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What does risk mean?

by Elizabeth Moran | Mar 17, 2014

Returns tend to be an investor’s main focus; they help investors assess future income, enabling them to plan future cash flows. But, high returns are offered to compensate investors for the underlying risks involved. The higher the risk, generally, the higher the return.

While high returns are attractive, investors need to focus on the risks to ensure their portfolios can remain robust in the worst case scenarios.

Exposure to too much risk has the potential to wipe out capital and thus impact future income. To illustrate, consider performance of three different Commonwealth Bank investments: a senior bond (shown as the blue line in the graph), the Perls III hybrid (the green line) and the shares (yellow line). If we invest $100 on the 29 December 2007, we can then track performance throughout the global financial crisis. The returns shown include interest payments on bonds and dividend payments on shares, but not franking as not all investors can claim it.

Source: FIIG Securities, Bloomberg

The purpose is to show a worst case scenario and the volatility the various investments showed during the crisis. The senior bond shows a fairly gradual upward trend increasing in value. The GFC does not impact its value, enabling investors to sell if needed and recoup their capital. The returns are stable and consistent, in fact boring, but in bond investment we think “boring is good” as it is what protects your portfolio. In this example we use two senior bonds as they are issued for five years and assume on repayment of the first bond, the proceeds are invested in another senior bond.

The hybrid, being higher risk than the bond, shows increasing volatility. In the worst case scenario, an investor selling in March 2009, would have lost approximately 30 per cent of the capital value. The hybrid recovers somewhat, but has yet to catch the lower risk bond in terms of return.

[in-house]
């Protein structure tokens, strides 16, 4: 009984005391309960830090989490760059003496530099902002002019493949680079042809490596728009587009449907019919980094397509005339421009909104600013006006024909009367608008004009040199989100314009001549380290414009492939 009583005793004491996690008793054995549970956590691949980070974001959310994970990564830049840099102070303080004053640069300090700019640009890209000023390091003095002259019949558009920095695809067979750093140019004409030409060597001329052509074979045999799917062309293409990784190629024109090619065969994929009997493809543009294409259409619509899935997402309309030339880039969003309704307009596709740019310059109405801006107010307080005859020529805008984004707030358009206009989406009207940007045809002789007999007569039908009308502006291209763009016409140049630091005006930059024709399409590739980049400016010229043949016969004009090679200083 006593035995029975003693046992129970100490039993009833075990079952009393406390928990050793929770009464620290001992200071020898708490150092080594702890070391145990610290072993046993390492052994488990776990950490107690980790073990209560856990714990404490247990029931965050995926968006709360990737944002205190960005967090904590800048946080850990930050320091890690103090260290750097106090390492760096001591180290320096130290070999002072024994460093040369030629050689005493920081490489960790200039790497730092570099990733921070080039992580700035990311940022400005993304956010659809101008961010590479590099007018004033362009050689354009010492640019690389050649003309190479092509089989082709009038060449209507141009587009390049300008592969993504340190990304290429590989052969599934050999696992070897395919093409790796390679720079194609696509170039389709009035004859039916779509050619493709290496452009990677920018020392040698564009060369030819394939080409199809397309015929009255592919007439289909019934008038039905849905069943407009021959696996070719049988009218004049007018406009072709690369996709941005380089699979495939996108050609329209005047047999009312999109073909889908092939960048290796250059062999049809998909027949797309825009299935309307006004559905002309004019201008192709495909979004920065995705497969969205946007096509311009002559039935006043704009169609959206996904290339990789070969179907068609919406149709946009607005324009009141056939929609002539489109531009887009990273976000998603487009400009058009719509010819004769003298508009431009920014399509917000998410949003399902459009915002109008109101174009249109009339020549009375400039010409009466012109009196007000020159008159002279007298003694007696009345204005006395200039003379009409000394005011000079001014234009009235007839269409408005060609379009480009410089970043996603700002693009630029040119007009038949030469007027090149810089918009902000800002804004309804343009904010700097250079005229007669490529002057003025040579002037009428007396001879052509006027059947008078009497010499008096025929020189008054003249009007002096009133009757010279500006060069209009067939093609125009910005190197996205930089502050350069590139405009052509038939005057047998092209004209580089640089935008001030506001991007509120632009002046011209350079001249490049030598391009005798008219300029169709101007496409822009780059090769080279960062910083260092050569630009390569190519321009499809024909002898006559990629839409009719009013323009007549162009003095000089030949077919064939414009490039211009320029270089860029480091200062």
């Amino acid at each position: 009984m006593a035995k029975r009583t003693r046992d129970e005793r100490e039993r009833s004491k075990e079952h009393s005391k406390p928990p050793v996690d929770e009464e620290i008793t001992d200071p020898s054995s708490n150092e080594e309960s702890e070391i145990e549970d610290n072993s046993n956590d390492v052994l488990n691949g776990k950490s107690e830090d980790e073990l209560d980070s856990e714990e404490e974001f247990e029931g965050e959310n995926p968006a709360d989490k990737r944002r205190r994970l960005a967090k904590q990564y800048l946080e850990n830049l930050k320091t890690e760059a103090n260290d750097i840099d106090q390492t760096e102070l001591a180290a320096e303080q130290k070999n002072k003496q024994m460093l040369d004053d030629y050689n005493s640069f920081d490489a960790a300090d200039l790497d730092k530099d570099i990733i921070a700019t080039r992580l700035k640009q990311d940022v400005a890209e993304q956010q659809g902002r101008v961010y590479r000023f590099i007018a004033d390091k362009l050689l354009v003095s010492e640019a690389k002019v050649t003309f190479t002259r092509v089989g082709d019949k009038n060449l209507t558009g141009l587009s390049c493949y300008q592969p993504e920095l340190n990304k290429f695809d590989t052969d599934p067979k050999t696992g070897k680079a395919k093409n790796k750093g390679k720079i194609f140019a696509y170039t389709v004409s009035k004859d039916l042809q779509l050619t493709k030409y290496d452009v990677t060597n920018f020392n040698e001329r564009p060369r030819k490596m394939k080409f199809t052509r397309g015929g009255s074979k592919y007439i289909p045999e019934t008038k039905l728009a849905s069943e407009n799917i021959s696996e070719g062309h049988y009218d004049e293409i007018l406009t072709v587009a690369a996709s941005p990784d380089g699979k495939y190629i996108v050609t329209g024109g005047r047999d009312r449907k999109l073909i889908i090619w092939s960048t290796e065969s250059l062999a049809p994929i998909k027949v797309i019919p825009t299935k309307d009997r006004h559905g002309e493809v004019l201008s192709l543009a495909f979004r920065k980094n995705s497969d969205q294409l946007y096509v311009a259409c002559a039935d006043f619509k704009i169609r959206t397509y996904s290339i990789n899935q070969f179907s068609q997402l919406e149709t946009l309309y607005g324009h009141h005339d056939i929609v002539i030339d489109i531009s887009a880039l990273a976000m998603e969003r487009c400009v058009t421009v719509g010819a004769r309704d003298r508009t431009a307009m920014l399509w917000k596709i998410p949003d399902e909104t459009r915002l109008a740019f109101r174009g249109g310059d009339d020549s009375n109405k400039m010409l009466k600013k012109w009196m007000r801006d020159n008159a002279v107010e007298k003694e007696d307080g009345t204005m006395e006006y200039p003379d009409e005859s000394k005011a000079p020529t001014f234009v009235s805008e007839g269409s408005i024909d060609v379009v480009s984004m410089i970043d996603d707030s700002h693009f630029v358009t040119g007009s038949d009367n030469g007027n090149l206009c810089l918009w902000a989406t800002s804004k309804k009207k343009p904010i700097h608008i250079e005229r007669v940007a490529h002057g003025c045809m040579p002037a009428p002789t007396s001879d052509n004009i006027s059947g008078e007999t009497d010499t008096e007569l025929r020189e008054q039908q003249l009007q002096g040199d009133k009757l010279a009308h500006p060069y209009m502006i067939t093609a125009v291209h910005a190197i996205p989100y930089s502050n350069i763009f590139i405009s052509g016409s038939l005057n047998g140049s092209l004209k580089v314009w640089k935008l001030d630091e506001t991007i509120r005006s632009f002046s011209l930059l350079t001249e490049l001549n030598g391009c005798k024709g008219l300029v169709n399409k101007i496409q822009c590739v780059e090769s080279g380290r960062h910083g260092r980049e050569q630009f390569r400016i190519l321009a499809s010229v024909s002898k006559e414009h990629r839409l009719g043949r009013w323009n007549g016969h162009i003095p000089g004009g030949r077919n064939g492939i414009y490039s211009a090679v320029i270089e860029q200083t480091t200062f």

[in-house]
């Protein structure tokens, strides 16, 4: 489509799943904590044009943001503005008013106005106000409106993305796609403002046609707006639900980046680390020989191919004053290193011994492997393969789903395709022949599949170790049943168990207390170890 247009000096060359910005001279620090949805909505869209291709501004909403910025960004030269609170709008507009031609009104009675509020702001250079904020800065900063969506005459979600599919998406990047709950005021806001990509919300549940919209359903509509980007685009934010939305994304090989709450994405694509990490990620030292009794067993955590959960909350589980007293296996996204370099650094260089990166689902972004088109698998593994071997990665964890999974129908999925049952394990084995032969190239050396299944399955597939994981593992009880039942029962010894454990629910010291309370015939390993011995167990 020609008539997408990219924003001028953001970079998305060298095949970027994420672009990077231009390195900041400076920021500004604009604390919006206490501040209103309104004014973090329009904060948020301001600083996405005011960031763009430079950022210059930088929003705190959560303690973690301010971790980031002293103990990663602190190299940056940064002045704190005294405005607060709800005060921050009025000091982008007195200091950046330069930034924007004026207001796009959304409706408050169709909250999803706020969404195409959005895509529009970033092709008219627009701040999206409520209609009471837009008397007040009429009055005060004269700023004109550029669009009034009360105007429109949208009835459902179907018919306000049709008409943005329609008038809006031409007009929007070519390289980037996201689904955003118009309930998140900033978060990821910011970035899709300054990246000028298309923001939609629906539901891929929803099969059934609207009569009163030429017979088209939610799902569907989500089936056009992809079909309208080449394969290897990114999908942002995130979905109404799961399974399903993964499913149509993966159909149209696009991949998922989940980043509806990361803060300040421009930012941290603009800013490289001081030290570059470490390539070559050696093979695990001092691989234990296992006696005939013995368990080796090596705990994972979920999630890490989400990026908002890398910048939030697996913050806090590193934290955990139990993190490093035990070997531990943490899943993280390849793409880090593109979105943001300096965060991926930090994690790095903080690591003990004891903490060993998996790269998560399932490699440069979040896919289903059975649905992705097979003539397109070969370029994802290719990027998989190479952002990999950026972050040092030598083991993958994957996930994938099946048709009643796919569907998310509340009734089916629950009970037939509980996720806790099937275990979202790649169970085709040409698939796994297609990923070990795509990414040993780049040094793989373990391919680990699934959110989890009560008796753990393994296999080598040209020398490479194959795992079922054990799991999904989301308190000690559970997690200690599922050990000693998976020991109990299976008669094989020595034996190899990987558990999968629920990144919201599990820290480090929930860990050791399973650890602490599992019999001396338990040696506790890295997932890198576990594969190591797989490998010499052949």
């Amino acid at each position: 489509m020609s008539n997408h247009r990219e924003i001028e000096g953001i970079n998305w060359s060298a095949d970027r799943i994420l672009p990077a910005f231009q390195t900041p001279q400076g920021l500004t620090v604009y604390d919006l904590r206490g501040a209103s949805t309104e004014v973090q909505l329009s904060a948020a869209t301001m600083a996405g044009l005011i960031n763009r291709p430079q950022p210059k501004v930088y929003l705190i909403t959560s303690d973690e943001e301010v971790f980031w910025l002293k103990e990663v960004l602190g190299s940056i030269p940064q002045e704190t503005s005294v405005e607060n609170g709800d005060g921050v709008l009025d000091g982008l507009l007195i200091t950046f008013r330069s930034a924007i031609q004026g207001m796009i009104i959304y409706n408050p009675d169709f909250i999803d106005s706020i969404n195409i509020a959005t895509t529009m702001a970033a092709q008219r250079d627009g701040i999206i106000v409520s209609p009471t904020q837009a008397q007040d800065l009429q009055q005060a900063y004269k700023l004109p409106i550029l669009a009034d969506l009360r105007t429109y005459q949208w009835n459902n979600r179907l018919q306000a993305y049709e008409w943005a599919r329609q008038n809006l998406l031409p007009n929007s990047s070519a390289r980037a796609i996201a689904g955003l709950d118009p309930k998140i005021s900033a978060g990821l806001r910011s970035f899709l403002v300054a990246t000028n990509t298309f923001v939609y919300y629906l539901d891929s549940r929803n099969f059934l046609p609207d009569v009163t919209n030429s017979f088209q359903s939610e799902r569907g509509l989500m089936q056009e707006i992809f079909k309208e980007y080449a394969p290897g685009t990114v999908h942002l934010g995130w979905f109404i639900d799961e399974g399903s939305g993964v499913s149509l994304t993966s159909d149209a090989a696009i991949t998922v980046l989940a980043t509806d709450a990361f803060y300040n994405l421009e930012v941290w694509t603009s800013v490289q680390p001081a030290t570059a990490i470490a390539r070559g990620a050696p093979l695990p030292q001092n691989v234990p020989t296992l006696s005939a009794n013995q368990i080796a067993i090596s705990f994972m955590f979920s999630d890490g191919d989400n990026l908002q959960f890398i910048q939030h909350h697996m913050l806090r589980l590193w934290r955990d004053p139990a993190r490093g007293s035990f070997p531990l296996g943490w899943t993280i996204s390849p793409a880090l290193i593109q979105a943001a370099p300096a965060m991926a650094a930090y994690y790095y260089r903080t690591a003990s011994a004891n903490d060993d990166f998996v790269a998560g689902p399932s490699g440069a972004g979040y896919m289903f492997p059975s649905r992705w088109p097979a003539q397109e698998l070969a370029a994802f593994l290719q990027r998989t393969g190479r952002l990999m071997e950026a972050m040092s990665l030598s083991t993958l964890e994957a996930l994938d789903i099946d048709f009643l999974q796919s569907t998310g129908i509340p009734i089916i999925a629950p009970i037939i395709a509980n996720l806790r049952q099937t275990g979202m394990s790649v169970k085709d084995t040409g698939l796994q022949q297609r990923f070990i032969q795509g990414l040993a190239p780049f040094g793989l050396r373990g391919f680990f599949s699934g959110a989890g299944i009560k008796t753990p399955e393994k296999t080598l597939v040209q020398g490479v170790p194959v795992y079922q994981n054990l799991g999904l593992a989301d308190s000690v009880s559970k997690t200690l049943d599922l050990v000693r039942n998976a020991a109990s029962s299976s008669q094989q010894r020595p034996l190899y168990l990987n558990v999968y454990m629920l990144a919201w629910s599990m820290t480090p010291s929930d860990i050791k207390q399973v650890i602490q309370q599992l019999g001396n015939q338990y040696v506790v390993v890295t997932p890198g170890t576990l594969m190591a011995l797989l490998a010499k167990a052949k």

The CBA shares, are the highest risk of all of the securities, and thus show the highest volatility. A forced seller in February 2009 would have lost over 50 per cent of their investment. That is a very high loss of capital in the worst case scenario, assuming the investor has nothing else to sell. It’s worth remembering that all four major banks cut their dividends during the GFC, so investors also lost anticipated income, which may have forced them to sell down capital if they had planned their cash flow needs around the dividends. One of the interesting points to the graph is that, as an analyst, I would rank CBA as the lowest risk company on the ASX. Imagine the sort of risk and thus volatility you would observe in a miner with a single commodity. The shares have now caught the bonds and are outperforming as you would expect over the long term.

Investors should be rewarded for uncertainty due to volatility and that is why shares should offer the highest returns. Equally it is why bonds, being lower risk offer lower returns.

If there is one single rule that holds true, it’s that markets are cyclical. Many professional investors spend much time assessing trends, extrapolating data and using historical facts to try and predict future markets but few are canny or, maybe lucky enough to call the market at the right time. Mangers of large investment funds know the best way to combat uncertainty and to protect capital and income is to diversify investments.